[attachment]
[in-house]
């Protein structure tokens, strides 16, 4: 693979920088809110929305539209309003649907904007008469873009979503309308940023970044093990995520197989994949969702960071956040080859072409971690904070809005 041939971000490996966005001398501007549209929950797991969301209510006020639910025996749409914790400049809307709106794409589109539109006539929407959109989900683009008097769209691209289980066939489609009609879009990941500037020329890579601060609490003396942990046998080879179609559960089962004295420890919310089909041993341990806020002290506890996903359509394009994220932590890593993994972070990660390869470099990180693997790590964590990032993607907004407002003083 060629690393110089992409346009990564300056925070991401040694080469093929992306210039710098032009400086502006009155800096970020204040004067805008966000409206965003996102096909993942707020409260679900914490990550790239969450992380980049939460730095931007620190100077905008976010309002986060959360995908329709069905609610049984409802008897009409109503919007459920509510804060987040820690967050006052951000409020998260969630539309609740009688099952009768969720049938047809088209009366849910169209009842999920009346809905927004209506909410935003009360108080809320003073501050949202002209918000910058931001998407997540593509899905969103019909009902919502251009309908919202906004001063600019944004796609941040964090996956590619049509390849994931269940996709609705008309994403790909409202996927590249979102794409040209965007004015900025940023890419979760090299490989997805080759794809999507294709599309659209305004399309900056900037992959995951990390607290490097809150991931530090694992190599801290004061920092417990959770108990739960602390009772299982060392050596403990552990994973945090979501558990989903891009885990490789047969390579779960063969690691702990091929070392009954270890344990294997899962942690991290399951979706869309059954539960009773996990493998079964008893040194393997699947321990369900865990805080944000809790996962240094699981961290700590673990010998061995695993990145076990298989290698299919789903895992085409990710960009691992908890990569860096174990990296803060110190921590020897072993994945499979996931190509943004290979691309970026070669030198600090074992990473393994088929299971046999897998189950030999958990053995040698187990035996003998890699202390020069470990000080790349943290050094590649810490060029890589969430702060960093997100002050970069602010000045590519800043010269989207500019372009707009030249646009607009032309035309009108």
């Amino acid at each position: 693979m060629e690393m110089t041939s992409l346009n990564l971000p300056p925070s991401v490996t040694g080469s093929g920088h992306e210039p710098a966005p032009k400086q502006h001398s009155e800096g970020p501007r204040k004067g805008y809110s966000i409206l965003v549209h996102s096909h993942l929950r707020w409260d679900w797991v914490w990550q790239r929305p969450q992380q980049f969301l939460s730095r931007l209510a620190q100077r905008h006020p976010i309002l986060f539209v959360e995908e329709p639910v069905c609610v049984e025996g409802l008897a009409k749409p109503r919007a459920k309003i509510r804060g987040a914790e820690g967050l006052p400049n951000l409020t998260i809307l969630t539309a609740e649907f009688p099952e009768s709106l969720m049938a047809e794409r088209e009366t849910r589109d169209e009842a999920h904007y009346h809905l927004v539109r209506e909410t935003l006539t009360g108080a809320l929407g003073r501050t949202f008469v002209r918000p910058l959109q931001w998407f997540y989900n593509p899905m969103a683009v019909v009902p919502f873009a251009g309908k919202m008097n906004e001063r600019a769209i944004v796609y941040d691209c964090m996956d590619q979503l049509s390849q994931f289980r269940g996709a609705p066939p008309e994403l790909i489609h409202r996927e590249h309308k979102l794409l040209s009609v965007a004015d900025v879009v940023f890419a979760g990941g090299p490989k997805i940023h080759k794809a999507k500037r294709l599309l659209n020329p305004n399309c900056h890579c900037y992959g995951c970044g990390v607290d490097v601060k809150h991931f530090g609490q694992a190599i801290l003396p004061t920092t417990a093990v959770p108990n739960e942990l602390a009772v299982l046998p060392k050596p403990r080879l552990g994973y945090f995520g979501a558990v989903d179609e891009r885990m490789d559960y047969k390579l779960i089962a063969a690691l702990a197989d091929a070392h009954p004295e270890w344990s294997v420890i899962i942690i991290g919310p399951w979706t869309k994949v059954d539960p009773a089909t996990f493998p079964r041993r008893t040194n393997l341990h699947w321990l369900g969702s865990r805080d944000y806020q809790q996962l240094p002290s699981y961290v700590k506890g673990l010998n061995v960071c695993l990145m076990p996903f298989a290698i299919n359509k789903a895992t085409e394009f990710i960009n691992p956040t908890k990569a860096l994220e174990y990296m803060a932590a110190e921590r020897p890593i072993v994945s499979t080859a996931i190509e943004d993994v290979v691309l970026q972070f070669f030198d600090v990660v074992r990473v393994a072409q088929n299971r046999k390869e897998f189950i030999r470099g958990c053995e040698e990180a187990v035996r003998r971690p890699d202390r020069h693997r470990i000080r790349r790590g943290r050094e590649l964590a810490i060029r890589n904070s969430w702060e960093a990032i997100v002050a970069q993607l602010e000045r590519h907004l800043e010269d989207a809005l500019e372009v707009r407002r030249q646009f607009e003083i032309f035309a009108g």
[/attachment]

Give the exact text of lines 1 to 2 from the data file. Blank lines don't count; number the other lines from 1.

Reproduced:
[in-house]
């Protein structure tokens, strides 16, 4: 693979920088809110929305539209309003649907904007008469873009979503309308940023970044093990995520197989994949969702960071956040080859072409971690904070809005 041939971000490996966005001398501007549209929950797991969301209510006020639910025996749409914790400049809307709106794409589109539109006539929407959109989900683009008097769209691209289980066939489609009609879009990941500037020329890579601060609490003396942990046998080879179609559960089962004295420890919310089909041993341990806020002290506890996903359509394009994220932590890593993994972070990660390869470099990180693997790590964590990032993607907004407002003083 060629690393110089992409346009990564300056925070991401040694080469093929992306210039710098032009400086502006009155800096970020204040004067805008966000409206965003996102096909993942707020409260679900914490990550790239969450992380980049939460730095931007620190100077905008976010309002986060959360995908329709069905609610049984409802008897009409109503919007459920509510804060987040820690967050006052951000409020998260969630539309609740009688099952009768969720049938047809088209009366849910169209009842999920009346809905927004209506909410935003009360108080809320003073501050949202002209918000910058931001998407997540593509899905969103019909009902919502251009309908919202906004001063600019944004796609941040964090996956590619049509390849994931269940996709609705008309994403790909409202996927590249979102794409040209965007004015900025940023890419979760090299490989997805080759794809999507294709599309659209305004399309900056900037992959995951990390607290490097809150991931530090694992190599801290004061920092417990959770108990739960602390009772299982060392050596403990552990994973945090979501558990989903891009885990490789047969390579779960063969690691702990091929070392009954270890344990294997899962942690991290399951979706869309059954539960009773996990493998079964008893040194393997699947321990369900865990805080944000809790996962240094699981961290700590673990010998061995695993990145076990298989290698299919789903895992085409990710960009691992908890990569860096174990990296803060110190921590020897072993994945499979996931190509943004290979691309970026070669030198600090074992990473393994088929299971046999897998189950030999958990053995040698187990035996003998890699202390020069470990000080790349943290050094590649810490060029890589969430702060960093997100002050970069602010000045590519800043010269989207500019372009707009030249646009607009032309035309009108």